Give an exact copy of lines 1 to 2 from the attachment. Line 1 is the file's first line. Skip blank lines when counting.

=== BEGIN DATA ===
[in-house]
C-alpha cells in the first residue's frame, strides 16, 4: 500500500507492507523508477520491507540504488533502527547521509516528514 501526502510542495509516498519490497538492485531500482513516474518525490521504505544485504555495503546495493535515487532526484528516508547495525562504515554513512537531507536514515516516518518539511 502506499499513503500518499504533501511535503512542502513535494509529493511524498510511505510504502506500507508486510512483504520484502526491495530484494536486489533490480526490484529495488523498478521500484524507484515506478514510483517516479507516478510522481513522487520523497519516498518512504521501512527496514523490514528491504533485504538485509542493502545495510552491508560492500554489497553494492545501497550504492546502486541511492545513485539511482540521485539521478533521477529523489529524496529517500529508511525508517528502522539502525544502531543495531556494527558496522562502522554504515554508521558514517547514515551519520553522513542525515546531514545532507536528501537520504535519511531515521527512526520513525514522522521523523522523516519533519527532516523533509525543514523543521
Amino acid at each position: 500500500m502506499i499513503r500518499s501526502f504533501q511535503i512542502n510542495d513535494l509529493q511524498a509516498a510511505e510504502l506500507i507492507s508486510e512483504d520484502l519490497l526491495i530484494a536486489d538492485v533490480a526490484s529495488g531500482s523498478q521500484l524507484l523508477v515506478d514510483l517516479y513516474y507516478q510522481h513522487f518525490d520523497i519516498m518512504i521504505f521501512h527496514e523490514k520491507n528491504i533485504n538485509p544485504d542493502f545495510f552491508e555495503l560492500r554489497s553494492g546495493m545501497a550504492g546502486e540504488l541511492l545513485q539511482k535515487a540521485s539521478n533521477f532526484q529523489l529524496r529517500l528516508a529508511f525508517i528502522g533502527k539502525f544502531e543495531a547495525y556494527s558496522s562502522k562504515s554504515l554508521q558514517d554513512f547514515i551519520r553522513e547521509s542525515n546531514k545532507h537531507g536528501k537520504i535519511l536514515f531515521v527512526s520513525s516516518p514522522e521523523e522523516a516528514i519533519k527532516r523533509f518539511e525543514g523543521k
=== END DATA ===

[in-house]
C-alpha cells in the first residue's frame, strides 16, 4: 500500500507492507523508477520491507540504488533502527547521509516528514 501526502510542495509516498519490497538492485531500482513516474518525490521504505544485504555495503546495493535515487532526484528516508547495525562504515554513512537531507536514515516516518518539511 502506499499513503500518499504533501511535503512542502513535494509529493511524498510511505510504502506500507508486510512483504520484502526491495530484494536486489533490480526490484529495488523498478521500484524507484515506478514510483517516479507516478510522481513522487520523497519516498518512504521501512527496514523490514528491504533485504538485509542493502545495510552491508560492500554489497553494492545501497550504492546502486541511492545513485539511482540521485539521478533521477529523489529524496529517500529508511525508517528502522539502525544502531543495531556494527558496522562502522554504515554508521558514517547514515551519520553522513542525515546531514545532507536528501537520504535519511531515521527512526520513525514522522521523523522523516519533519527532516523533509525543514523543521